Future Reflections        Summer 2012

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I Can't See, But ... I Can Imagine

by Patricia Bennett Wilson
Reviewed by Deborah Kent Stein

I Can't See, But ... I Can Imagine
by Patricia Bennett Wilson
Illustrated by Sharon Bean
Global Publishing Services, Bend, OR
<www.icantseebuticanimagine.com>
(541) 548-4138
61 pages, includes CD, $39.00 plus $3.50 shipping and handling

Book cover and CDWith varying degrees of success, a number of children's books present stories about blind children. Few, however, portray blind adults as active members of their families and communities. This picture book, available in both inkprint and print/Braille formats, is a loving tribute to the author's blind grandmother, Persis Beach Bennett, who lived in rural New Hampshire in the first half of the twentieth century.

Persis Beach Bennett lost her sight in 1925, when the youngest of her four children was ten years old. Her story is told from the point of view of her young granddaughter, Patty. Patty treasured her visits with Grammie, who "did all the wonderful things grandmothers do." The reader is introduced to Grammie as she and Patty bake cookies together, and learns that "Grammie measured [each ingredient] by feeling it in her hands." It is at this point that the reader finds out that Patty's grandmother is blind.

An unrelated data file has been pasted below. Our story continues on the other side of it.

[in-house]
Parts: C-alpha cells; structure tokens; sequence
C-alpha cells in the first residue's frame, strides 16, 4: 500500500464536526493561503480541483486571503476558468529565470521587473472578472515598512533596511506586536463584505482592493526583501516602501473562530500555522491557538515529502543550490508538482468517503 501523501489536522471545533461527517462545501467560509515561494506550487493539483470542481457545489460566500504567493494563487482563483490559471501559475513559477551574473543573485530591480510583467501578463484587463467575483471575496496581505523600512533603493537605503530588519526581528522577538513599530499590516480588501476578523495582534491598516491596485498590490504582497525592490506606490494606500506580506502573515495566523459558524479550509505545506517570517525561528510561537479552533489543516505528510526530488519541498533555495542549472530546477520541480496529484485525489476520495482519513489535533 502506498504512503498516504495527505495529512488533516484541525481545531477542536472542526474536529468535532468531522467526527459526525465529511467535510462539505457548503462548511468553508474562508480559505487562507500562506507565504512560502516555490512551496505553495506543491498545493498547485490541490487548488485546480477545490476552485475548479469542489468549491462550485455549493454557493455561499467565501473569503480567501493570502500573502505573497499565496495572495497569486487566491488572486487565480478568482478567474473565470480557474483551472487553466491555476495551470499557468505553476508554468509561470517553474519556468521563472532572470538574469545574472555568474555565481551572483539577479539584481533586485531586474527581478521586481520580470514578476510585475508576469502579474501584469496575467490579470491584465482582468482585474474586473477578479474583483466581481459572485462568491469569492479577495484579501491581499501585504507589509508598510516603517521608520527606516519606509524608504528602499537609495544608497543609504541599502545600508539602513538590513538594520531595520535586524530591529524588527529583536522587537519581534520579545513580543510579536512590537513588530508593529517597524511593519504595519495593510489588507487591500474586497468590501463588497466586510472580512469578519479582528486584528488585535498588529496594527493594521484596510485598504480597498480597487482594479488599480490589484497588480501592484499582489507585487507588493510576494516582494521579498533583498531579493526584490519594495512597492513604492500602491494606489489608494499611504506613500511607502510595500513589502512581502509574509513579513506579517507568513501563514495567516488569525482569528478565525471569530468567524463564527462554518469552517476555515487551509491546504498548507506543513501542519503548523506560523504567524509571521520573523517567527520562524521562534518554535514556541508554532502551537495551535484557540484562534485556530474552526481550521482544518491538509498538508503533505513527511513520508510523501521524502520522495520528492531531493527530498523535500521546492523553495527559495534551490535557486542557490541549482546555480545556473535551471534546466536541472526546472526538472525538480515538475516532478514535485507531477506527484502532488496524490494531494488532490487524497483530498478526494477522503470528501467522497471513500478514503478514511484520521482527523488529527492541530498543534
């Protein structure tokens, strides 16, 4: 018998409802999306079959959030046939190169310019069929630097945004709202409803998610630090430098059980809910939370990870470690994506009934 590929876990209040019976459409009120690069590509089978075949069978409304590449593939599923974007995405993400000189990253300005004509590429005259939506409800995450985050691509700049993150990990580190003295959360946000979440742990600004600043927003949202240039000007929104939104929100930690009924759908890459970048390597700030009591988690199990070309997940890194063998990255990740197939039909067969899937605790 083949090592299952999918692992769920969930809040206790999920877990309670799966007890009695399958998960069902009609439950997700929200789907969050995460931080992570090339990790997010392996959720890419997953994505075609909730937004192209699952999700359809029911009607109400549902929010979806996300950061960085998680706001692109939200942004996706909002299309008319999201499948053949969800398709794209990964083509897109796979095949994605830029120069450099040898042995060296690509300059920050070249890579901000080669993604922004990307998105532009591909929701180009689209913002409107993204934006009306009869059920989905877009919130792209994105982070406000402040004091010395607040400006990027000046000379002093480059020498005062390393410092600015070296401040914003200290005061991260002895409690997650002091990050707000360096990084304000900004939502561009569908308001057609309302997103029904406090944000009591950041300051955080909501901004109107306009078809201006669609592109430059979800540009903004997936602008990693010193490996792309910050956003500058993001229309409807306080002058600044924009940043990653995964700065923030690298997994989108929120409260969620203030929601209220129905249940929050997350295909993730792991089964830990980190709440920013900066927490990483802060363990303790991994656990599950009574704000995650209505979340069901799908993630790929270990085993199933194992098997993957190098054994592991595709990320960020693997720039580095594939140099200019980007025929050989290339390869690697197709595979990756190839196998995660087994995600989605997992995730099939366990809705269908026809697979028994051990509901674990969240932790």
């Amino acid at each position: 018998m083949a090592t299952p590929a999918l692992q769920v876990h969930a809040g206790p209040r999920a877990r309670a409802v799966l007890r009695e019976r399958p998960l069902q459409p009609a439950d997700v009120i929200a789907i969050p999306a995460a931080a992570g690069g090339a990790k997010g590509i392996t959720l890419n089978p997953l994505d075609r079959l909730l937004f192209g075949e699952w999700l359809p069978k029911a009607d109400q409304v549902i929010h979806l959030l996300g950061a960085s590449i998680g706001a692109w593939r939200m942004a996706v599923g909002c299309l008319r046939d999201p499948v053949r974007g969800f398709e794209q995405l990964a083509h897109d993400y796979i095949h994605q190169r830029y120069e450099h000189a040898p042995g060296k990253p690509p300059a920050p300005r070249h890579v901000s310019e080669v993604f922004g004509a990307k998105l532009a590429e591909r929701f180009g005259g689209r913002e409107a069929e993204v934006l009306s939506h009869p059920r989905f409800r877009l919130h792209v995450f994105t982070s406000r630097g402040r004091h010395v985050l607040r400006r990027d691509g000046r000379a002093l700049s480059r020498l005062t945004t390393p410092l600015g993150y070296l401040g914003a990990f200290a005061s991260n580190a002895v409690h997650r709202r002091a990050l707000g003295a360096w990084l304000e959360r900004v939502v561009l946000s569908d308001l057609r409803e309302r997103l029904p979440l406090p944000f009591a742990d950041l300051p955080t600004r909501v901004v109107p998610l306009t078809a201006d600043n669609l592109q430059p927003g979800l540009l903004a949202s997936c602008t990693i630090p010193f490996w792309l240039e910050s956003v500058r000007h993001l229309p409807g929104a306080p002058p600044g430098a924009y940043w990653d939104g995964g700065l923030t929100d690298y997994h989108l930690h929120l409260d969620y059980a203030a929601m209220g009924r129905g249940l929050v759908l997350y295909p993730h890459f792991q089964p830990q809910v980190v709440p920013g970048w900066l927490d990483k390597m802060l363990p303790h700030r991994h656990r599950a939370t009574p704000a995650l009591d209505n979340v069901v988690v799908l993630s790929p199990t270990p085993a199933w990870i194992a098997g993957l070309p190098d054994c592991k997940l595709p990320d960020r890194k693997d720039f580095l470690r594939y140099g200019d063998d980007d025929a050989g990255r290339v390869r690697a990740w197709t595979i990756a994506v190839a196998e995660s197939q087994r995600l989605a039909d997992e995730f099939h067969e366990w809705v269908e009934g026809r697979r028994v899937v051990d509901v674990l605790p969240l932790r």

The book is constructed around five songs that Persis wrote for her grandchildren. The reader is given the story of how each song came to Grammie, followed by the lyrics. The imagined conversation between two frogs at the lake leads to "Frog Song." "Patty's Pup Pepper" is inspired as Grammie listens to Patty playing with her dog on the beach. Grammie's songs, re-mastered from recordings she made in 1949, are included on a CD packaged with the book.

Like most blind people of her day, Persis Bennett does not use a cane, and she depends upon family members to guide her when she walks "downstreet." Nevertheless, she clearly contributes to the life of her family in significant ways, and she has many devoted friends. Her imaginative take on the world shows that there is much more to vision than physical eyesight.

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